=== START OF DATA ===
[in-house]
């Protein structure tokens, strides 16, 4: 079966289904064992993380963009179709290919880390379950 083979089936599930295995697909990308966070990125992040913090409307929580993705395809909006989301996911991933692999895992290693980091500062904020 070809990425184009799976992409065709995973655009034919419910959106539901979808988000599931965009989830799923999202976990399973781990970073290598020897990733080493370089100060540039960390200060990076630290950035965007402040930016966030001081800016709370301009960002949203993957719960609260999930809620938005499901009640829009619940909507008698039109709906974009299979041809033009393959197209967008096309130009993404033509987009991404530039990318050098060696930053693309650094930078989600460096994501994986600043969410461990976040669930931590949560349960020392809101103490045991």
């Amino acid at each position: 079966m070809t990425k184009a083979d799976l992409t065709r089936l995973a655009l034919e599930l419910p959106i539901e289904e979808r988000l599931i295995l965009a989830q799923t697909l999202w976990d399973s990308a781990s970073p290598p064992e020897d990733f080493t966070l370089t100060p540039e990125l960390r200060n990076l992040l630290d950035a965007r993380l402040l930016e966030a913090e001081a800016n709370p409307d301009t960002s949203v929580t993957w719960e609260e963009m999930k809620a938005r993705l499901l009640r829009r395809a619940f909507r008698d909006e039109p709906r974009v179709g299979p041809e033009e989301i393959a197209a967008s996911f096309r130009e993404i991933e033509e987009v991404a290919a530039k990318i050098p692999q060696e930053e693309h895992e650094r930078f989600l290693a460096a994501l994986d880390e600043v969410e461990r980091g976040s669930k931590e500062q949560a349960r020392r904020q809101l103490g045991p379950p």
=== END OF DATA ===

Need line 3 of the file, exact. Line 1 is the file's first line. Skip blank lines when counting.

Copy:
């Amino acid at each position: 079966m070809t990425k184009a083979d799976l992409t065709r089936l995973a655009l034919e599930l419910p959106i539901e289904e979808r988000l599931i295995l965009a989830q799923t697909l999202w976990d399973s990308a781990s970073p290598p064992e020897d990733f080493t966070l370089t100060p540039e990125l960390r200060n990076l992040l630290d950035a965007r993380l402040l930016e966030a913090e001081a800016n709370p409307d301009t960002s949203v929580t993957w719960e609260e963009m999930k809620a938005r993705l499901l009640r829009r395809a619940f909507r008698d909006e039109p709906r974009v179709g299979p041809e033009e989301i393959a197209a967008s996911f096309r130009e993404i991933e033509e987009v991404a290919a530039k990318i050098p692999q060696e930053e693309h895992e650094r930078f989600l290693a460096a994501l994986d880390e600043v969410e461990r980091g976040s669930k931590e500062q949560a349960r020392r904020q809101l103490g045991p379950p």